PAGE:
The speeds at which signals travel through the global wires (from logic blocks to the caches, for example) are quite a bit slower than what the maximum speed (speed of light) allows. The reason is the resistance (R, Ohm) and capacitive resistance (C) of the wire. As the whole CPU was made with smaller process technology, the wires also shrunk. You probably know from your lessons of physics that resistance increases as the cross section of the wire gets smaller and the length of the wire gets longer. So, if you shrink a wire, the effect of the shorter length is completely negated by the smaller thickness of the wire. You could make the wires thicker, but it wouldn't be easy and that would increase the capacitance of the wire. The result is that wire delay remains, more or less, the same (in nanoseconds).

However, gate switching speed improves a lot with smaller transistors (for example, 100%). So, while RC delay improves with a very small percentage (or nothing all), gates might switch up to 100% (simplified example) faster as process technology improves. The RC delay of the global wires becomes more a bottleneck that makes bumping up the clock speed hard. Modern Integrated Circuits (ICs), such as CPUs, must be partitioned, as a signal can travel for a time slightly less than the length of one clockpulse.

CHAPTER 1: The brakes on CPU power CHAPTER 2: Why single core CPUs are no longer "cool"
Comments Locked


View All Comments

  • WhoBeDaPlaya - Thursday, February 10, 2005 - link

    Ain't no way you can get those repeaters out of there - that's already the optimum solution for driving the large load (interconnect). It probably equalizes the stage effort required (you can work out the math and find that for multi-stage logic, the optimal config is that each stage has the exact same effort level). Eg. instead of driving an interconnect with a "unit" inverter, it might be more feasible to drive it with a chain of them, each with different fan in/out. Repeater insertion is tricky and (as far as I know) can't readily be automated.

    Interconnects are getting to tbe point where traversal of a die diagonally can take multiple clock cycles. Some folks are suggesting that a pipelined approach could be extended to interconnects, esp. clock trees. But the most fun problem (for me at least :P) is the handling of inductance extraction - how in the h*ll do you model it accurately? High-speed digital design == Analog design. Long live analog / mixed-signal VLSI designers :P
  • fitten - Thursday, February 10, 2005 - link

    [quote]Well-written multicore-aware code should have the number of cores as a _variable_, so you just set it to 1 on a uniprocessor platform.[/quote]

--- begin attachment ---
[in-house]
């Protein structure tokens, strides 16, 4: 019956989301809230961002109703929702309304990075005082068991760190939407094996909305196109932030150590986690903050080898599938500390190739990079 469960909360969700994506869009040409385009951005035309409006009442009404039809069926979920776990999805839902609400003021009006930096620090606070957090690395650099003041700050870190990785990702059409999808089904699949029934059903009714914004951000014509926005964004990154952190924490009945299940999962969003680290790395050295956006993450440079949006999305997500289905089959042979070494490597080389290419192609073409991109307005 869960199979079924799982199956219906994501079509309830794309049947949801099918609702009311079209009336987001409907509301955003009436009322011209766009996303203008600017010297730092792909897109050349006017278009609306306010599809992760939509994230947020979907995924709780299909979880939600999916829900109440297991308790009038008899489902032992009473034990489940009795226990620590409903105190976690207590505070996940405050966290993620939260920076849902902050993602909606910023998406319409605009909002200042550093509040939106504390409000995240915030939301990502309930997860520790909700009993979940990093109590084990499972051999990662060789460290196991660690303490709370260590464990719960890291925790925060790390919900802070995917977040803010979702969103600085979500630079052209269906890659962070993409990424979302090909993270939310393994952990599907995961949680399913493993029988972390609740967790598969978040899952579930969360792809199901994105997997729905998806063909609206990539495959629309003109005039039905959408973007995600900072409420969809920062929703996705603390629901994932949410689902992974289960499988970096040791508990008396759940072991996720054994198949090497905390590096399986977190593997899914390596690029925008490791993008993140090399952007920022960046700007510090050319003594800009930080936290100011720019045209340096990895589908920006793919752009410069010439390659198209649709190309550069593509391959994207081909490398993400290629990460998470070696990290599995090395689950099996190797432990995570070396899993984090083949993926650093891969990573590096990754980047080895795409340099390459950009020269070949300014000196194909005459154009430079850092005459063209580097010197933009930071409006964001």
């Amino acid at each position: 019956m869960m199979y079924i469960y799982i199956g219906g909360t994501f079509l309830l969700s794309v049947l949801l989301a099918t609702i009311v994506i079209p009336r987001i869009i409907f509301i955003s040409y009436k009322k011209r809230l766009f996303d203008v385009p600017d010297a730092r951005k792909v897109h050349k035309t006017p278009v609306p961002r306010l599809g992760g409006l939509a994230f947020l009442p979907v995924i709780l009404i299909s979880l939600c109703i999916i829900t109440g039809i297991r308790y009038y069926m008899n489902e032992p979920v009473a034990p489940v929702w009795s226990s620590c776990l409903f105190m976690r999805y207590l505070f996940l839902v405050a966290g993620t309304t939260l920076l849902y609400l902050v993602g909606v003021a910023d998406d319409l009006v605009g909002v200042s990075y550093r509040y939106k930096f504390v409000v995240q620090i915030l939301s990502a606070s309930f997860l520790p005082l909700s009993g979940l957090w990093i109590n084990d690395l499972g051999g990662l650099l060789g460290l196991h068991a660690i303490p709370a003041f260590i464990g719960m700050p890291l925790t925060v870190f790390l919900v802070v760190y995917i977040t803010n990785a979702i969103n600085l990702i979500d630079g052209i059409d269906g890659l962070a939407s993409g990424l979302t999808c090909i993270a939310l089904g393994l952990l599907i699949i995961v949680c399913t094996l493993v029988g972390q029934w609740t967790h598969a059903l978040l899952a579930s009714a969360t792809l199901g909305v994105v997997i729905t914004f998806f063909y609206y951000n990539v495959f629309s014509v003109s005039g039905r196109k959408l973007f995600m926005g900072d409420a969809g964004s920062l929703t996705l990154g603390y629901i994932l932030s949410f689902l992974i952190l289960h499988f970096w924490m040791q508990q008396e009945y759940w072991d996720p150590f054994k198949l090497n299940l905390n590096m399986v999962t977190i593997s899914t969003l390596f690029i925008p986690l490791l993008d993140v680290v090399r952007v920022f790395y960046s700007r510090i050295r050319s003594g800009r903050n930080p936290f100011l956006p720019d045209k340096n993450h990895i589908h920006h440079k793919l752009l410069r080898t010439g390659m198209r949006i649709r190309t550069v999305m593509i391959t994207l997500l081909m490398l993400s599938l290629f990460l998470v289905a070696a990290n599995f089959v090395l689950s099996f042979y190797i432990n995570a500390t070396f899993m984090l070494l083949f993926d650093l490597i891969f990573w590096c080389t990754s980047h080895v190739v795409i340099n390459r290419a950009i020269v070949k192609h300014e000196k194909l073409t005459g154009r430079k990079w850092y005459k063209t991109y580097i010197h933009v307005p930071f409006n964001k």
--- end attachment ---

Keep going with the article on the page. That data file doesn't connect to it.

Sometimes parallel algorithms aren't very good for serial execution. In these cases, you may actually have one algorithm for multiple processors and another algorithm for a single processor.

    [quote]So, if Intel were to use less repeaters the heat output could be lowered significantly. [/quote]

    Well... I'm sure the Intel engineers didn't just up-and-say one day, "Hey, I know something cool to do... let's put some more repeaters into the core." I'm sure there's a reason for them being in there. It would probably take a bit of redesign to get the repeaters out. (I'm pretty sure this is what you meant, but I just wanted to clarify that stuff like repeaters aren't just put into a CPU for no reason. Things like repeaters are put in because there wasn't a more viable solution to some signalling problem that's there.)
  • sphinx - Thursday, February 10, 2005 - link

    So, the reason for the Prescott's shortcomings is the use of too many repeaters as shown in the image of the Itanium 2. If I remember correctly, the article said that the repeaters were using too much power as well. So, if Intel were to use less repeaters the heat output could be lowered significantly.
  • AtaStrumf - Thursday, February 10, 2005 - link

    Nice article and pretty easy to understand as well. I'm happy to hear that there may still be hope for controlling the power leakage, because without it I just can't see anybody getting beyond 65 nm, since even 65 nm will, without improvements, leak almost 3 times as much power as 90nm does now.

    Anxiously waiting for E0 A64 to see what AMD has managed to cook up.
  • mickyb - Wednesday, February 9, 2005 - link

    There are plenty of multi-threaded apps out there. I am not sure pure single threaded apps exist any more outside of "Hello World" and some old Cobol/FORTRAN ports that are on floppy.